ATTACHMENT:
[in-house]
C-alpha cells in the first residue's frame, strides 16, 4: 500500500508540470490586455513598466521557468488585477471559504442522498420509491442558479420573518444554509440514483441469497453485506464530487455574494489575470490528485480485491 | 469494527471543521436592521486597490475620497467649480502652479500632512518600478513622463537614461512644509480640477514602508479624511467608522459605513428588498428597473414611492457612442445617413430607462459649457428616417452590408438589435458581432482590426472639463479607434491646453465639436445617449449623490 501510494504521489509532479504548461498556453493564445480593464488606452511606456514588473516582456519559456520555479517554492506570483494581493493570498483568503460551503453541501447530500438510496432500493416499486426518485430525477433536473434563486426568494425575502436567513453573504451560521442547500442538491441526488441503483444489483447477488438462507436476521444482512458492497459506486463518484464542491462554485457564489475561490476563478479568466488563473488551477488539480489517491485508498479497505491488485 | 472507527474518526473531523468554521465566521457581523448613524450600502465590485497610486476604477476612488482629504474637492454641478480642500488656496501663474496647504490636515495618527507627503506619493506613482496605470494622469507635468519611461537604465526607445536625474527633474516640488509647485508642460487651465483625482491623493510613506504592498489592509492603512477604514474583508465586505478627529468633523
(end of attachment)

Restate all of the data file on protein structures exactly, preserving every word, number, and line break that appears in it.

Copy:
[in-house]
C-alpha cells in the first residue's frame, strides 16, 4: 500500500508540470490586455513598466521557468488585477471559504442522498420509491442558479420573518444554509440514483441469497453485506464530487455574494489575470490528485480485491 | 469494527471543521436592521486597490475620497467649480502652479500632512518600478513622463537614461512644509480640477514602508479624511467608522459605513428588498428597473414611492457612442445617413430607462459649457428616417452590408438589435458581432482590426472639463479607434491646453465639436445617449449623490 501510494504521489509532479504548461498556453493564445480593464488606452511606456514588473516582456519559456520555479517554492506570483494581493493570498483568503460551503453541501447530500438510496432500493416499486426518485430525477433536473434563486426568494425575502436567513453573504451560521442547500442538491441526488441503483444489483447477488438462507436476521444482512458492497459506486463518484464542491462554485457564489475561490476563478479568466488563473488551477488539480489517491485508498479497505491488485 | 472507527474518526473531523468554521465566521457581523448613524450600502465590485497610486476604477476612488482629504474637492454641478480642500488656496501663474496647504490636515495618527507627503506619493506613482496605470494622469507635468519611461537604465526607445536625474527633474516640488509647485508642460487651465483625482491623493510613506504592498489592509492603512477604514474583508465586505478627529468633523